Barnier to visit Dublin as May seeks further Brexit delay
British PM asks EU to set exit date for June 30th despite Corbyn citing ‘no obvious’ progress
EU chief Brexit negotiator Michel Barnier will visit Dublin on Monday for Brexit talks with Taoiseach Leo Varadkar.
A spokesman for the Taoiseach confirmed that Mr Barnier and his team would travel to Dublin in advance of Wednesday’s emergency EU summit in Brussels.
“This is part of his frequent visits to EU27 capitals,” the spokesman said. “The aim is to take stock of developments in London as well as the ongoing planning for a possible no-deal scenario.”
Mr Barnier will also meet Minister for Foreign Affairs Simon Coveney and Minister for Finance Paschal Donohue.
“What he [MR BARNIER]will want to do first of all is show solidarity with Ireland,” Mr Coveney told RTÉ News. “But also I think he’ll want a detailed conversation in terms of Ireland’s perspective on the most recent ask from the prime minister for an extension of time.”
Mr Coveney added: “Ireland is of course willing to give the process more time, but we like many other EU member states will want to see a plan to go with that to show that there is a proposed way of finding a majority support in Westminster for a way forward.”
Earlier, British prime minister Theresa May wrote to European Council president Donald Tusk asking to delay Brexit until June 30th.
The move is aimed at allowing divided British politicians to agree a withdrawal deal.
“The United Kingdom proposes that this period should end on 30 June 2019,” Mrs May said in the letter on Friday.
Mrs May said that if an agreement was reached before this date, then Britain proposed that the extension should be ended early.
“The government will want to agree a timetable for ratification that allows the United Kingdom to withdraw from the European Union before 23 May 2019 and therefore cancel the European Parliament elections, but will continue to make responsible preparations to hold the elections should this not prove possible,” she said.
In the letter to Mr Tusk, Mrs May said her discussions with British Labour leader Jeremy Corbyn were continuing, while she had also extended an open invitation to UK parliamentarians to work with her to achieve a consensus that respects the result of the 2016 referendum.
“I am clear that all of these discussions need to be based on acceptance of the Withdrawal Agreement without reopening it, as the United Kingdom agreed with the European Council at our last meeting, and should focus on the framework for the future relationship between the United Kingdom and the European Union,” she wrote.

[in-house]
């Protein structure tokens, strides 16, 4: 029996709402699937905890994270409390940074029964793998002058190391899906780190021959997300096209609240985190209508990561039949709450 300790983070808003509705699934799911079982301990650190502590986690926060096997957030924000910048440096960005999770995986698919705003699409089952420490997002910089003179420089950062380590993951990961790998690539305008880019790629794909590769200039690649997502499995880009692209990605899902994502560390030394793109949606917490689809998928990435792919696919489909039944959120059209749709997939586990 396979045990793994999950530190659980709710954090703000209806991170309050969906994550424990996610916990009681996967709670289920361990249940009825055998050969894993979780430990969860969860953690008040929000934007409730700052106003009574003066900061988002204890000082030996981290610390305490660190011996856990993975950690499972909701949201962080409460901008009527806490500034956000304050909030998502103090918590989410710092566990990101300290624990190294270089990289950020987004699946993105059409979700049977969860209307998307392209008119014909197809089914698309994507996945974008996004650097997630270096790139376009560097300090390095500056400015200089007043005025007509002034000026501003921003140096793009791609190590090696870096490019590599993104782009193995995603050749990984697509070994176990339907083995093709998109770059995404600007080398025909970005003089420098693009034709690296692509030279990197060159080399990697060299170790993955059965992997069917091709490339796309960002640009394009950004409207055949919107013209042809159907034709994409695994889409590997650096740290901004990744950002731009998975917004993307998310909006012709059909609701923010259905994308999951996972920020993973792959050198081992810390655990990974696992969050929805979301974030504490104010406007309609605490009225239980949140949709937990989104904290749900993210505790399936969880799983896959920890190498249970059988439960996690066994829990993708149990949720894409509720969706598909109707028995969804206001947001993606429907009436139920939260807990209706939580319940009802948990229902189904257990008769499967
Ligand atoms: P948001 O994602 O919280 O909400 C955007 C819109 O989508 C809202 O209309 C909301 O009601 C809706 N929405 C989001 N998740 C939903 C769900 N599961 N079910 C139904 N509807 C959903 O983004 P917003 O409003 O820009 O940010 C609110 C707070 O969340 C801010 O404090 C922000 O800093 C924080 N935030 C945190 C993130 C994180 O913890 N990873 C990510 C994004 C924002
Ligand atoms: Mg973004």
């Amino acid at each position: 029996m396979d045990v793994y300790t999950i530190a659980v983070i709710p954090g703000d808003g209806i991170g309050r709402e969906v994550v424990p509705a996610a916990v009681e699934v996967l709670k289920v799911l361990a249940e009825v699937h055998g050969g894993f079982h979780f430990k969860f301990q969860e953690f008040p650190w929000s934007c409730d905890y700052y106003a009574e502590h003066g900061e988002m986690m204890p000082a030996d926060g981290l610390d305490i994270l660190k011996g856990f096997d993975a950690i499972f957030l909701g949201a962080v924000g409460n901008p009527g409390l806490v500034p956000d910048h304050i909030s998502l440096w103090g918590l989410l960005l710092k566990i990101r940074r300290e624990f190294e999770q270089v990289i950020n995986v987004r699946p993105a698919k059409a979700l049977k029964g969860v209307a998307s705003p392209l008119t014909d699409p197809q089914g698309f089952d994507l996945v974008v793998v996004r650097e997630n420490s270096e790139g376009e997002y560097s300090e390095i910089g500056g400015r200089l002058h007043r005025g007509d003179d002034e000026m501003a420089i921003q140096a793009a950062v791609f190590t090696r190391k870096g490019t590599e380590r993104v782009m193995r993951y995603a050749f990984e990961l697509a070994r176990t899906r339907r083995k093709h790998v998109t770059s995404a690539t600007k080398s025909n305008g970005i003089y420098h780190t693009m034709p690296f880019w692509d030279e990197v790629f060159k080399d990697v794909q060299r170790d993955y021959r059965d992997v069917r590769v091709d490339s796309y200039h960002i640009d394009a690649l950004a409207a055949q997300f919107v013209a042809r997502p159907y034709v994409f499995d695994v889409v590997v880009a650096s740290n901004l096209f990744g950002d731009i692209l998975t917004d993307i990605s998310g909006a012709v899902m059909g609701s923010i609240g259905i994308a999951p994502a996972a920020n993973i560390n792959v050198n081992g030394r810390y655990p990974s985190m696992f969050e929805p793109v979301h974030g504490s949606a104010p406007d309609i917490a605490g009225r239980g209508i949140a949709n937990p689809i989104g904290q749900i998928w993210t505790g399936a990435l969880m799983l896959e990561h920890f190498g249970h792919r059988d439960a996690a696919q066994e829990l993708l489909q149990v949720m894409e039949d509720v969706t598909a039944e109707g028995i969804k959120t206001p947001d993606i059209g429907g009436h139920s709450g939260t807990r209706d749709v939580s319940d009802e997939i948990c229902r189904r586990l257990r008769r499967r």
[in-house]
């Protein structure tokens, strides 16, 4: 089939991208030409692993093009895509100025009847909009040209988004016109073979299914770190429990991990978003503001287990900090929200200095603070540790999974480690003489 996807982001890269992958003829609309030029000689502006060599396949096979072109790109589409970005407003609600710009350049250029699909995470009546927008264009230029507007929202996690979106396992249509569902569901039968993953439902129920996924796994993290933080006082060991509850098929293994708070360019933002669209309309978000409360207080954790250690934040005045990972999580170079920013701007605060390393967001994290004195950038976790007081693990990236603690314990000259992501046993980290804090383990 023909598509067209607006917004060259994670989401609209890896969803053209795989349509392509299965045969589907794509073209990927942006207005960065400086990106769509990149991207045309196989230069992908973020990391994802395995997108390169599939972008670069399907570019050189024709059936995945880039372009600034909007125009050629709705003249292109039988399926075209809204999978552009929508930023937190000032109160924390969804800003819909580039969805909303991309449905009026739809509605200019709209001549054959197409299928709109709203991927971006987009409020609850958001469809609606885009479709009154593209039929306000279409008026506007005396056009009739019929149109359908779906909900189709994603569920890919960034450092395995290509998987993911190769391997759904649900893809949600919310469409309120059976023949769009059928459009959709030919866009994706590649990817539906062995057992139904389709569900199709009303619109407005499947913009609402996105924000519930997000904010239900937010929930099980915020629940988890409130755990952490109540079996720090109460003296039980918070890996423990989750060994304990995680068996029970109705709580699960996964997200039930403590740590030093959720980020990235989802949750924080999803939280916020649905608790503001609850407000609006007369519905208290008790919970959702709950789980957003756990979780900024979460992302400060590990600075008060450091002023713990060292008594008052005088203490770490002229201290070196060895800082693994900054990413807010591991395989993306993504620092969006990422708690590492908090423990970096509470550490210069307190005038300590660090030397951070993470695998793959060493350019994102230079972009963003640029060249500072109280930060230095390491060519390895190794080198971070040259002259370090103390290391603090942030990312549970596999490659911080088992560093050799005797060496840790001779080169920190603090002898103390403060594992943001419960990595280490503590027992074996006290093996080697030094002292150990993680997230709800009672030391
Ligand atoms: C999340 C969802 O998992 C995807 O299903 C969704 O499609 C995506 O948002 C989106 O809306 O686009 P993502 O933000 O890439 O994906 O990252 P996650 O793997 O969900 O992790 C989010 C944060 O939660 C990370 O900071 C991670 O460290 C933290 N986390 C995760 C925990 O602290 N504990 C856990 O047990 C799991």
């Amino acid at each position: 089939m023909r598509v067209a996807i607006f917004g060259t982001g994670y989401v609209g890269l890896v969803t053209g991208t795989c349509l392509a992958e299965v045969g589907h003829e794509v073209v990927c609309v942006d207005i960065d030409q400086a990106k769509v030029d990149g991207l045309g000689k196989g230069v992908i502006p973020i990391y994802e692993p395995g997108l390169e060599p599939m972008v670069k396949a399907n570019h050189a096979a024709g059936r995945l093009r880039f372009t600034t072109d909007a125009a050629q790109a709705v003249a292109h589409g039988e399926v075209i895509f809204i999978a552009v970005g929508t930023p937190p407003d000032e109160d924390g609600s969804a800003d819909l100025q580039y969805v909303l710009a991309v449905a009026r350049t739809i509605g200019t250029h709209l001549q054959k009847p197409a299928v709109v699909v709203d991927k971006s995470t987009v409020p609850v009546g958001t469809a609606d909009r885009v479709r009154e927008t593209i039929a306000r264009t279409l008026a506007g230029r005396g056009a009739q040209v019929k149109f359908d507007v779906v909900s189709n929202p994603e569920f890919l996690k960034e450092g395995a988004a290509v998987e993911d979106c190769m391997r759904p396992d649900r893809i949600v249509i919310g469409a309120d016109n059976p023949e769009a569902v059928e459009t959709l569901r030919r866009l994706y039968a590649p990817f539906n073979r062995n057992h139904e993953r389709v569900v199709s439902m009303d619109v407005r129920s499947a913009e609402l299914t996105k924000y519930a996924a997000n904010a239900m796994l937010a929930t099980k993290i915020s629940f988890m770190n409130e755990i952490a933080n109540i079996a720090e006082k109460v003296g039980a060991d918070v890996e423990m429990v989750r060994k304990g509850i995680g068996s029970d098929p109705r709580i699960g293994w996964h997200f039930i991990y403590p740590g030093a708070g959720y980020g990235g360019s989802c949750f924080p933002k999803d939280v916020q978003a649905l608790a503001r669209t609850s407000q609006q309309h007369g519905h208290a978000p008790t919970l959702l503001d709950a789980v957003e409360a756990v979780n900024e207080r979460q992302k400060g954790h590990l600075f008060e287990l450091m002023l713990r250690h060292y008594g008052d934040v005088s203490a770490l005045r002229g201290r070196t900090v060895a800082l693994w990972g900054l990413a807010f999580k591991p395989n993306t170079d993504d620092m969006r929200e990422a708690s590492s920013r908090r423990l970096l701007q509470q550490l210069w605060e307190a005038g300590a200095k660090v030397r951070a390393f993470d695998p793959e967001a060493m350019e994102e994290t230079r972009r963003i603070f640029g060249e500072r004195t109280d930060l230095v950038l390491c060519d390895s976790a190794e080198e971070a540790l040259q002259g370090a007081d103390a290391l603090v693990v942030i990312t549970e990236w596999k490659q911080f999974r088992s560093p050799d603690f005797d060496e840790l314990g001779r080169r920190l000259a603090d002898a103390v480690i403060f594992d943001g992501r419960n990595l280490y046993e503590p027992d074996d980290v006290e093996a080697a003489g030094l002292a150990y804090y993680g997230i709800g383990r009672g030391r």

“If a consensus is going to be found, compromise will be needed on all sides, in the national interest. If the talks do not lead to a single unified approach soon, the Government would instead look to establish a consensus on a small number of clear options on the future relationship that could be put to the House in a series of votes to determine which course to pursue.”
Mrs May said that, having reluctantly sought an extension to the Article 50 period last month, her Government must now do so again.
Referring to the upcoming EU elections, Mrs May said: “It remains the Government’s view that, despite this request to extend the Article 50 period, it is in the interests of neither the United Kingdom as a departing Member State, nor the European Union as a whole, that the United Kingdom holds elections to the European Parliament.
“However, the United Kingdom accepts the European Council’s view that if the United Kingdom were still a Member State of the European Union on 23 May 2019, it would be under a legal obligation to hold the elections. The Government is therefore undertaking the lawful and responsible preparations for this contingency, including by making the Order that sets the date of the poll.”
Talks between Mrs May’s government and Labour continued on Friday. Speaking during a visit to south Wales to mark his party’s victory in the Newport West by-election, Mr Corbyn said: “There’s been no obvious move on the side of the government as of yet, we’re continuing those talks.”
He added: “We have to bring an end to this process so there is a degree of security and certainty to people all across Britain.”
Labour’s frustration with the progress of the talks was evident after an exchange of letters with the UK government on Friday.
Shadow Brexit secretary Keir Starmer said: “So far, the Government isn’t proposing any changes to the deal. In particular, it’s not countenancing any changes to the actual wording of the Political Declaration.
“Now obviously that’s disappointing; compromise requires change. We want the talks to continue and we’ve written in those terms to the Government, but we do need change if we’re going to compromise.”
British attorney general Geoffrey Cox told BBC that if the talks between UK’s Conservative and Labour parties fail, the delay is “likely to be a long one”.
Arch-Brexiteer and Conservative MP Jacob Rees-Mogg, who leads the European Research Group (ERG), said Britain should be “as difficult as possible” in the event of a long extension and criticised French president Emmanuel Macron.
The BBC reported that Mr Tusk was proposing to make an offer of a 12-month “flexible” extension to the UK’s Brexit date, citing a senior European Union source.
The plan, which would let the UK leave sooner if the British parliament ratifies a deal, would need to be agreed by EU leaders next week at a summit, the BBC said.
In early reaction to the reported move, a source close to Mr Macron said France considers as premature talks of another Brexit extension.
The French diplomatic source slammed as “clumsy” comments by an EU official mentioning a “flexible extension” of the date of the country’s exit from the EU of up to one year.– Reuters and PA